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Is Criticizing Terrorism “Mental Illness”?
By Guy Millière
Originally Published by the Gatestone Institute.
On December 16, 2015, a French journalist on a mainstream radio station compared France’s right-wing National Front Party to the Islamic State (ISIS) by saying that there is a “community of spirit” between them and that both push those who support them to “withdraw into their own identity”. Marine Le Pen, the president of the National Front party, speaking of a “unacceptable verbal slippage,” asked the radio station for the right to answer. She then published on Twitter images showing the bodies of victims of the Islamic State and adding: “ISIS is this!”
The French media immediately accused her of broadcasting “indecent” and “obscene” images, and shortly after that, the French government ordered the Department of Justice to indict her. On November 8, 2017 the French national assembly also lifted her parliamentary immunity.
A few months later, a judge mandated by the French government, charged Marine Le Pen with “disseminating violent images,” citing article 227-24 of the French Penal Code, which defines the crime of:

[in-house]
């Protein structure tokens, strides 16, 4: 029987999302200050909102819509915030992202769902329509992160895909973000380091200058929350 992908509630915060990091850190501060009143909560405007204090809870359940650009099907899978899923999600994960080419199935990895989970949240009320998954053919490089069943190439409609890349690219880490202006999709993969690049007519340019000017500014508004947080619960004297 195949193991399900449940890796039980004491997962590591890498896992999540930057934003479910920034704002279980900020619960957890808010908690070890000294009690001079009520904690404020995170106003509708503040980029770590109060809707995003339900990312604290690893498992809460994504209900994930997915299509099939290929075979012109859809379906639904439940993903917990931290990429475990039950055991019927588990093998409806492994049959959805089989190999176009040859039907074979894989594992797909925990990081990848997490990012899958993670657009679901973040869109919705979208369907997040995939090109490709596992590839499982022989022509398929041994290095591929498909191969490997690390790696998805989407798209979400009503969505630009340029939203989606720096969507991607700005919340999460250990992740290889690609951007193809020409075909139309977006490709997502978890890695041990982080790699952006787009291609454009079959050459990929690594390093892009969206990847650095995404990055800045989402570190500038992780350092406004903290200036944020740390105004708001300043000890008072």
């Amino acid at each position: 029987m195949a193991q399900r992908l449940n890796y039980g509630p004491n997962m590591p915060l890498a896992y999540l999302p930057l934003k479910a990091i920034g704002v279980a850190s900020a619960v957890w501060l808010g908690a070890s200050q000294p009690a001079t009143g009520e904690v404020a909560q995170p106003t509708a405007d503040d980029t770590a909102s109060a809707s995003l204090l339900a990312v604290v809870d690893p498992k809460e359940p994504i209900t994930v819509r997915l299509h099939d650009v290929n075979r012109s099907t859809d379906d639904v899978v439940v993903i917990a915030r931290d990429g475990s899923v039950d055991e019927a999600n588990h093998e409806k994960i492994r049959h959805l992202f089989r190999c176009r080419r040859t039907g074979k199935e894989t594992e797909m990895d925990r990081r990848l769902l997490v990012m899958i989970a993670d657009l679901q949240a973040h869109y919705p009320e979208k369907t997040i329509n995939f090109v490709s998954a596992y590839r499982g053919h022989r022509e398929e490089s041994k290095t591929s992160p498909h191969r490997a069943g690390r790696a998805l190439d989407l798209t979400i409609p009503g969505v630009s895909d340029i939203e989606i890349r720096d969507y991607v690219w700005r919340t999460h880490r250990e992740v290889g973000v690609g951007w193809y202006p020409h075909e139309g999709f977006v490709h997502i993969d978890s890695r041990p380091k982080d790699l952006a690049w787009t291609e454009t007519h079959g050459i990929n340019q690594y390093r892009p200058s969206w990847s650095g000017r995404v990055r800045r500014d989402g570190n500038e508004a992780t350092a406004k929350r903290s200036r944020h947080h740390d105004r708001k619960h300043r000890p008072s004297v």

“… disseminating… a message of a violent nature, inciting terrorism, pornographic or likely to seriously violate human dignity or to incite minors to engage in games that physically endanger them, or to commercialize such a message.”
As part of the proceedings, Marine Le Pen received a letter from the court ordering her to undergo a psychiatric evaluation to determine if she is sane. She refused, saying that showing horrors committed by the Islamic State is not incitement to murder, and that pictures of victims of terrorism cannot be equated with pornography.
The court’s request indicates that the French authorities might be reviving the old Soviet use of “psychiatry” to silence dissidents or political opponents.